US 2015, Universal/Legendary, 98m
In cinemas December 2015 (DVD/Blu-Ray due 2016)
When he gets fed up of his family's behaviour during another stressful Christmas gathering, young Max (Emjay Anthony) tears up his letter to Santa, unwittingly summoning St. Nicholas' darker counterpart, Krampus and his various assistants in the process...
After what feels like an eternity, Michael Dougherty finally follows up 2007's Trick 'r Treat with this enjoyably dark take on the festive season, which thankfully demonstrates that the Hollywood majors are still capable of putting out an intelligent horror flick when they put their mind to it.
Opening with a credit sequence which all too realistically depicts the nightmare that is pre-Christmas retail shopping, the scene is set for one yuletide tale which provides a more (uncomfortably) accurate picture of a family gathering than you normally see on-screen. It's no wonder Max has had enough of his relatives, and his renouncing of Santa seems quite understandable.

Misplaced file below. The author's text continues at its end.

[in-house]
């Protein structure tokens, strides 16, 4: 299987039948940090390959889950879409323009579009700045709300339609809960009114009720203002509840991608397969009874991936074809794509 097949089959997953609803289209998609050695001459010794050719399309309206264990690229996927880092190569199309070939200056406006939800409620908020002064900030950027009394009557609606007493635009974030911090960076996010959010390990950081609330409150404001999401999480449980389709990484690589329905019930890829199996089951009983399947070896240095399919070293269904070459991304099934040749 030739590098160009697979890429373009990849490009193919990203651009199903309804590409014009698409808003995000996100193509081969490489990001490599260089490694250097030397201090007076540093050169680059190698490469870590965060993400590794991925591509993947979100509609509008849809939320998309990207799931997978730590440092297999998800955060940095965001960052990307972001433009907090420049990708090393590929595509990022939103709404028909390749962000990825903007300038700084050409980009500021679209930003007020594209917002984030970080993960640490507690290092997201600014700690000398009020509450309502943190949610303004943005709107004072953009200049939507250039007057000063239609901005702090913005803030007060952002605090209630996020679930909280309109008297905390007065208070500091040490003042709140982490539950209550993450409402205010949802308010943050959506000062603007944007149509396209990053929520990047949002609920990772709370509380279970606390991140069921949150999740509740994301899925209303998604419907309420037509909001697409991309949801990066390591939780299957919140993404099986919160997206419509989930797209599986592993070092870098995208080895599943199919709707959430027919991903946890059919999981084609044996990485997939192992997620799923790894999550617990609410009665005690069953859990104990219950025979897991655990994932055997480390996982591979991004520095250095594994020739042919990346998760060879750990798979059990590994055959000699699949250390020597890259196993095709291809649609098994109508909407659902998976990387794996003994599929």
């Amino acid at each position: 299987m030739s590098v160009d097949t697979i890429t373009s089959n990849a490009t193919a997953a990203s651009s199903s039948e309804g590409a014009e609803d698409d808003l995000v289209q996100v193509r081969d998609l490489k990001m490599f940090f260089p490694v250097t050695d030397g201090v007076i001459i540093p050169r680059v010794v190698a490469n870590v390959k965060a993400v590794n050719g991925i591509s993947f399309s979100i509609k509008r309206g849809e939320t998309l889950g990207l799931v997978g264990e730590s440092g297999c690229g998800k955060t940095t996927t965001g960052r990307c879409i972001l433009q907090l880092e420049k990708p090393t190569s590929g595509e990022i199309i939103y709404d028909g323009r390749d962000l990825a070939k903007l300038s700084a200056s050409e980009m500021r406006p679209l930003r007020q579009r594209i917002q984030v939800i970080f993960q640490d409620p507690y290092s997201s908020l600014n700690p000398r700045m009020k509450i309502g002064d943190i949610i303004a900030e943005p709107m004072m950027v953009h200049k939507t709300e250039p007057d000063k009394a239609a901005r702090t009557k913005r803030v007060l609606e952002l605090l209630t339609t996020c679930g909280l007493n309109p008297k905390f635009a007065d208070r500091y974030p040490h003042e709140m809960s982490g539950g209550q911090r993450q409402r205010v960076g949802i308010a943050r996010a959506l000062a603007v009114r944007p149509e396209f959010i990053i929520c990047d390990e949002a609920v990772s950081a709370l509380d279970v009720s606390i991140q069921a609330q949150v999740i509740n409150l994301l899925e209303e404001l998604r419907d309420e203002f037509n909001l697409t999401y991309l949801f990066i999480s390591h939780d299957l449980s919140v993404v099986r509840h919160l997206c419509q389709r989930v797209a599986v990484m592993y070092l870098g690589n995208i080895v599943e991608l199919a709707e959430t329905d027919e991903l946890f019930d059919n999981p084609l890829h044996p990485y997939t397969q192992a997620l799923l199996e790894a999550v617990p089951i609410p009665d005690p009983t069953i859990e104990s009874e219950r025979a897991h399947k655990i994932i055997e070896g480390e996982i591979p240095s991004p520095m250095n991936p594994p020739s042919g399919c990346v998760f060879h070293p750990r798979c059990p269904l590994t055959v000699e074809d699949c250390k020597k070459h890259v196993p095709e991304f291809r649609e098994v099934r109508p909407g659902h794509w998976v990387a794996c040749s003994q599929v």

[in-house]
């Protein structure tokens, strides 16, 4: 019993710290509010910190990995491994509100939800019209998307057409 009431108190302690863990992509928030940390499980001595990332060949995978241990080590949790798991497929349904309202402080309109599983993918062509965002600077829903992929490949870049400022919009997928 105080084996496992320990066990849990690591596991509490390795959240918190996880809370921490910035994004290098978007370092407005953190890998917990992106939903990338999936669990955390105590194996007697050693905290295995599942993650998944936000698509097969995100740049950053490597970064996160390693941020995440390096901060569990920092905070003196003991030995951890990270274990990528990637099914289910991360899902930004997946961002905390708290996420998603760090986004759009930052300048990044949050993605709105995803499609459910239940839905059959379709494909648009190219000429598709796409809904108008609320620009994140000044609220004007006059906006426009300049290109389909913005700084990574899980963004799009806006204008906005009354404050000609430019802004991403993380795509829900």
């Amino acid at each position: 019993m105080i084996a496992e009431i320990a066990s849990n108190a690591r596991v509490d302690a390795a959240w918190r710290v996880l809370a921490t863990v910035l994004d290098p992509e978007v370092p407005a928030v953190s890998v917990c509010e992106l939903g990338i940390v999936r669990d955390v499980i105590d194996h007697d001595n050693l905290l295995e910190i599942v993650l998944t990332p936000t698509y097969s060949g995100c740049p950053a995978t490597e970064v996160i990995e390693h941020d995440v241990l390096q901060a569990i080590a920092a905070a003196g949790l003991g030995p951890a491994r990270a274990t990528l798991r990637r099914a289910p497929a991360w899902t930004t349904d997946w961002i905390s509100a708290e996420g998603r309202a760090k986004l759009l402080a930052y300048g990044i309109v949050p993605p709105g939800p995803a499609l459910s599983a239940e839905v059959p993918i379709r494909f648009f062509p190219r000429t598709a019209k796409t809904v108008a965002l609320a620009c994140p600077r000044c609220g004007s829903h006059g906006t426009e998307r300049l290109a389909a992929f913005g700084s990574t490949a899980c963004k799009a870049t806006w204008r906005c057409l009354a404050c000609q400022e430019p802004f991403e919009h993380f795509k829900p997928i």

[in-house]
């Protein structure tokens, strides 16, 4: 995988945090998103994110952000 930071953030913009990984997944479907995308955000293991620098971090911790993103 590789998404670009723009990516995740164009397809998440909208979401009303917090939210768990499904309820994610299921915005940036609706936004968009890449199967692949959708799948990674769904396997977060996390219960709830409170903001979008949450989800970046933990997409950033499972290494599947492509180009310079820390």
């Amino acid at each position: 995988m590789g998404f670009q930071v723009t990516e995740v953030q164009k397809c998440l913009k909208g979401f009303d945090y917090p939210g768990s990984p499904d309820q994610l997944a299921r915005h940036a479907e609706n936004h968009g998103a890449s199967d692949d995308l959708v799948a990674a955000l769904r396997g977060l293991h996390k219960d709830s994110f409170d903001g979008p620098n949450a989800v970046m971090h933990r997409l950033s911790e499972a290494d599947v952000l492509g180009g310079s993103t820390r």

The creatures from the WETA studio are a delight. Making a gingerbread man look hilarious and creepy at the same time is no mean feat, but is pulled off here to great effect, whilst viewers with a fear of clowns will find sufficient material for a sleepless night or two.
Whilst Krampus doesn't quite scale the heights of Dougherty's first film (and to be fair, to expect such would be a pretty big ask), this is still top notch stuff. Yes, there is the occasional feeling that compromises have been made to secure a more lenient US rating, and the comedy and horror elements don't always gel quite as they should. However, when it does work (which is most of the time), this is a most enjoyable ride which blends elements of European folklore with the healthy festive cynicism and playfulness of Joe Dante's Gremlins.
If you're in need of a seasonal antidote to those mawkish Christmas flicks clogging up TV and cinema schedules, get yourself off to see this sharpish. Meanwhile, I very much hope the wait for Dougherty's next film won't be another eight years. When lesser, over-exposed film makers seem to churn out horror features like cheap burgers, his refreshing and idiosyncratic take on the genre is much needed.